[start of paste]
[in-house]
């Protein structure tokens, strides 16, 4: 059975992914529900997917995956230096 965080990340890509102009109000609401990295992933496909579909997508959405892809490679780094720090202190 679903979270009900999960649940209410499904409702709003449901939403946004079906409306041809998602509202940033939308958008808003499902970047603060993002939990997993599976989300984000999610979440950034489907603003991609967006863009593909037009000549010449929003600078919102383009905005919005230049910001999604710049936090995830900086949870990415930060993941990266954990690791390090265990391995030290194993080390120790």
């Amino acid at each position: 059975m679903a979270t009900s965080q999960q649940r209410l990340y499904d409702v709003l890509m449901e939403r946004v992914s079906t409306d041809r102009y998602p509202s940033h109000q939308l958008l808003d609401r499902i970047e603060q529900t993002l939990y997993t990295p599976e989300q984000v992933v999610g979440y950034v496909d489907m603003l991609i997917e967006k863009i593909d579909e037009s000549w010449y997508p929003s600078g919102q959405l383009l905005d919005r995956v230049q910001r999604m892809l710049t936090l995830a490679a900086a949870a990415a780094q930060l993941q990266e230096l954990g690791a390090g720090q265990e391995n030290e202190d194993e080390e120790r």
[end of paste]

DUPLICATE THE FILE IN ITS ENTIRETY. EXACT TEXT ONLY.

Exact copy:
[in-house]
């Protein structure tokens, strides 16, 4: 059975992914529900997917995956230096 965080990340890509102009109000609401990295992933496909579909997508959405892809490679780094720090202190 679903979270009900999960649940209410499904409702709003449901939403946004079906409306041809998602509202940033939308958008808003499902970047603060993002939990997993599976989300984000999610979440950034489907603003991609967006863009593909037009000549010449929003600078919102383009905005919005230049910001999604710049936090995830900086949870990415930060993941990266954990690791390090265990391995030290194993080390120790």
């Amino acid at each position: 059975m679903a979270t009900s965080q999960q649940r209410l990340y499904d409702v709003l890509m449901e939403r946004v992914s079906t409306d041809r102009y998602p509202s940033h109000q939308l958008l808003d609401r499902i970047e603060q529900t993002l939990y997993t990295p599976e989300q984000v992933v999610g979440y950034v496909d489907m603003l991609i997917e967006k863009i593909d579909e037009s000549w010449y997508p929003s600078g919102q959405l383009l905005d919005r995956v230049q910001r999604m892809l710049t936090l995830a490679a900086a949870a990415a780094q930060l993941q990266e230096l954990g690791a390090g720090q265990e391995n030290e202190d194993e080390e120790r």